TransLink to consider three possible routes
The dream of one day gliding up Burnaby Mountain in a gondola is one step closer to coming true, thanks to a unanimous vote of the Mayors’ Council on Regional Transportation.
Metro Vancouver mayors advanced the planning process for the proposed project Thursday. It will now go to public consultation, and TransLink staff will start trying to secure funding from senior levels of government.
The agency’s vice-president of transportation planning and policy, Geoff Cross, explained the mountain’s topography makes it hard to build other types of transit infrastructure. TransLink already struggles to serve the busy 145 bus route between the Production Way-University SkyTrain station and Simon Fraser University, and, he said, that demand is only expected to grow.
A gondola would “reduce travel time, increase ridership and actually have a higher capacity” than buses, Cross said.
TransLink staff will study three potential routes: a straight line between the Production Way-University station and the SFU bus loop; a “kinked” route that would head east before making a 90-degree turn near Gaglardi Way and onward to the school campus; and a route starting from the Lake City Way SkyTrain station, around the Trans Mountain tank farm and then to the bus loop.
The direct route could be built for an estimated $197 million and would have a lower operating cost than the current 145 bus service, Cross said.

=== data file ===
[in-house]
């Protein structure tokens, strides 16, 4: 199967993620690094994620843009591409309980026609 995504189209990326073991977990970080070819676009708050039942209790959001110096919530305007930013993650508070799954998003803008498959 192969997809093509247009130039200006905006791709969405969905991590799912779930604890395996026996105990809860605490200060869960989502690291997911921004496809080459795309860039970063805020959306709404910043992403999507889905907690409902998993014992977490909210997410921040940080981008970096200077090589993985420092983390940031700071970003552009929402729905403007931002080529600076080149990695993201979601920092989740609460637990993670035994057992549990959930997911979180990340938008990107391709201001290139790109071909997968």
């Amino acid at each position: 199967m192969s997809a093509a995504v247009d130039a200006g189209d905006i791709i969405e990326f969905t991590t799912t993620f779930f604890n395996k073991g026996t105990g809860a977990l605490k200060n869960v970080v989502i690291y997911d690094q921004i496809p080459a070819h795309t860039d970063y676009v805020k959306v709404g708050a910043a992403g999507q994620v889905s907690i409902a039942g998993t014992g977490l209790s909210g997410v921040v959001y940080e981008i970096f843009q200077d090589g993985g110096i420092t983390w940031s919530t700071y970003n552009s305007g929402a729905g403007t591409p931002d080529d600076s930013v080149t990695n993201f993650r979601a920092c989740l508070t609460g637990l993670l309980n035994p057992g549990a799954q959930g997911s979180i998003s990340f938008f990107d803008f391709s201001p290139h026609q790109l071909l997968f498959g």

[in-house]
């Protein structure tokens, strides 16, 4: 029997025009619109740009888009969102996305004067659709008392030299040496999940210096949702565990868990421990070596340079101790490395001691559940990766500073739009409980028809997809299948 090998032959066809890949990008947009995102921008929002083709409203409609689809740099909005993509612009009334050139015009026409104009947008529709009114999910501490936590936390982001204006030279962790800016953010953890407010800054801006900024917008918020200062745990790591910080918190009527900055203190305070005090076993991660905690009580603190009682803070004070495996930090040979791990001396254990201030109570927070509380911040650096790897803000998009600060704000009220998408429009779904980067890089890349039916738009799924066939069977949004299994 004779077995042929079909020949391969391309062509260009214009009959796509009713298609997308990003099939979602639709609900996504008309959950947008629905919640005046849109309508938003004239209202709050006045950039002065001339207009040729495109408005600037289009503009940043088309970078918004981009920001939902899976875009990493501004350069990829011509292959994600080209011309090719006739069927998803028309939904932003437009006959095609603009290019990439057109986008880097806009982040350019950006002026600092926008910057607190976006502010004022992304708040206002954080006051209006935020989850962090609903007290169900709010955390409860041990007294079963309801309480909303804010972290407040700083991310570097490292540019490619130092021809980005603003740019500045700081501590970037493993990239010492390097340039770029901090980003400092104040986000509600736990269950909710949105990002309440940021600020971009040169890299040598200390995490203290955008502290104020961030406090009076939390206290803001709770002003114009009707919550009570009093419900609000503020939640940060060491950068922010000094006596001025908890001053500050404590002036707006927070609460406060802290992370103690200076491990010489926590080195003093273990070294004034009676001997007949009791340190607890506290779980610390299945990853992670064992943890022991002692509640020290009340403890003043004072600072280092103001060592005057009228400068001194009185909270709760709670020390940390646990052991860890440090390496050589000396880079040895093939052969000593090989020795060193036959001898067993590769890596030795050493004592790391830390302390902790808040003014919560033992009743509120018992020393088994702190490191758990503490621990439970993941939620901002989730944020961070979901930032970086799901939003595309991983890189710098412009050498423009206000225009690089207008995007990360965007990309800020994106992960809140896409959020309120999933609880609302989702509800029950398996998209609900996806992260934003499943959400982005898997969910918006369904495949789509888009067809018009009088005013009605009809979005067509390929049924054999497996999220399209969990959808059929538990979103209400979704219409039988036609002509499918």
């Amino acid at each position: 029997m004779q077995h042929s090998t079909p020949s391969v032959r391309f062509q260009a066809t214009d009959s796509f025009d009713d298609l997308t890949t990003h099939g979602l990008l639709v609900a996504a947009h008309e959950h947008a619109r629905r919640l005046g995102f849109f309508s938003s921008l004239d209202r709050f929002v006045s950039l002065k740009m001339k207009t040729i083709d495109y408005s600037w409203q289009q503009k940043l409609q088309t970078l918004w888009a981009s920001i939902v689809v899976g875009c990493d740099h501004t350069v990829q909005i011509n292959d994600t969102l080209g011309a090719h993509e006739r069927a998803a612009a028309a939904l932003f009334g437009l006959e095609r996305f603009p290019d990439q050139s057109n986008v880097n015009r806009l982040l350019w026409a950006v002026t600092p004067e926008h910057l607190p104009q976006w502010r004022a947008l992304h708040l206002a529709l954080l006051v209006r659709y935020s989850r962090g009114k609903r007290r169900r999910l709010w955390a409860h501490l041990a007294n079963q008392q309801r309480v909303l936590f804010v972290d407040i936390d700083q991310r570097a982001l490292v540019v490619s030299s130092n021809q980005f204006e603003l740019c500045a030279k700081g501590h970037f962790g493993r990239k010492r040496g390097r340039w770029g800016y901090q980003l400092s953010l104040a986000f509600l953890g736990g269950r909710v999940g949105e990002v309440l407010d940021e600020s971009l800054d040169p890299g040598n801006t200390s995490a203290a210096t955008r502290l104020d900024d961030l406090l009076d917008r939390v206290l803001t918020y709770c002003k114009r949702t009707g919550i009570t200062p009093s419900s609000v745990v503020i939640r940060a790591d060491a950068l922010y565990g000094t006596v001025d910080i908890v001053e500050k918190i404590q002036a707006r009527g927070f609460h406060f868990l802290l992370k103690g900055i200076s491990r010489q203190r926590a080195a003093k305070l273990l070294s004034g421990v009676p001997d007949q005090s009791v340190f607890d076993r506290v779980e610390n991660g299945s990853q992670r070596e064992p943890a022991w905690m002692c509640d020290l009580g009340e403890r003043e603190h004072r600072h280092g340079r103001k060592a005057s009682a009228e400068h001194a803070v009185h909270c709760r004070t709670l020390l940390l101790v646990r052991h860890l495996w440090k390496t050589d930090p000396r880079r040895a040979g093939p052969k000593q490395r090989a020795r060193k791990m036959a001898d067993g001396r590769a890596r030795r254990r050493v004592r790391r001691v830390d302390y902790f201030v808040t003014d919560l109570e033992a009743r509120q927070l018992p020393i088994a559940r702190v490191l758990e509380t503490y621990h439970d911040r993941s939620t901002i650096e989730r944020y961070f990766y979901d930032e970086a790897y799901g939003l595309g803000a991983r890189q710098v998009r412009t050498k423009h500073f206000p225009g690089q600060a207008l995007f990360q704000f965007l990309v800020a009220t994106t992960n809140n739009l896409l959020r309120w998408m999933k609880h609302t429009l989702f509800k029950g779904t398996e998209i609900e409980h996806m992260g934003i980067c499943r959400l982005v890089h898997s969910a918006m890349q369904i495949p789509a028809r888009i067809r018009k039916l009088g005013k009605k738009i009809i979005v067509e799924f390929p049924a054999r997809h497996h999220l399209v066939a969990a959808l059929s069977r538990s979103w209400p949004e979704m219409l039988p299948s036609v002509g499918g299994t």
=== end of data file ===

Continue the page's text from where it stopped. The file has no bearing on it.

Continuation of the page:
Burnaby Mayor Mike Hurley said he was glad to see TransLink taking Burnaby’s proposed Lake City Way route seriously.
“We're comfortable with this moving forward, providing there is real thorough community consultation,” he said. “We would like all three options explored throughout the public consultation process.”
But the co-founder of the Build the SFU Gondola Campaign said the Lake City Way route doesn’t make sense. Colin Fowler said the key to the other routes is the transfer at Production Way, which is served by both Expo and Millenium SkyTrain lines.
Going ahead with Burnaby council's preferred route would be “saying we have a gondola just to say we have a gondola, rather than legitimately solving the transportation needs of SFU,” Fowler said.
While there are no plans to build the gondola in the Mayors’ 10-Year Vision passed in 2014, it could be eligible for a federal green infrastructure fund unlike other proposed transit projects in the region, Cross said.
Hurley told the NOW that the gondola could be built as early as four or five years from now.
Provided by: Kelvin Gawley/ Burnaby Now
Photograph By THINKSTOCK
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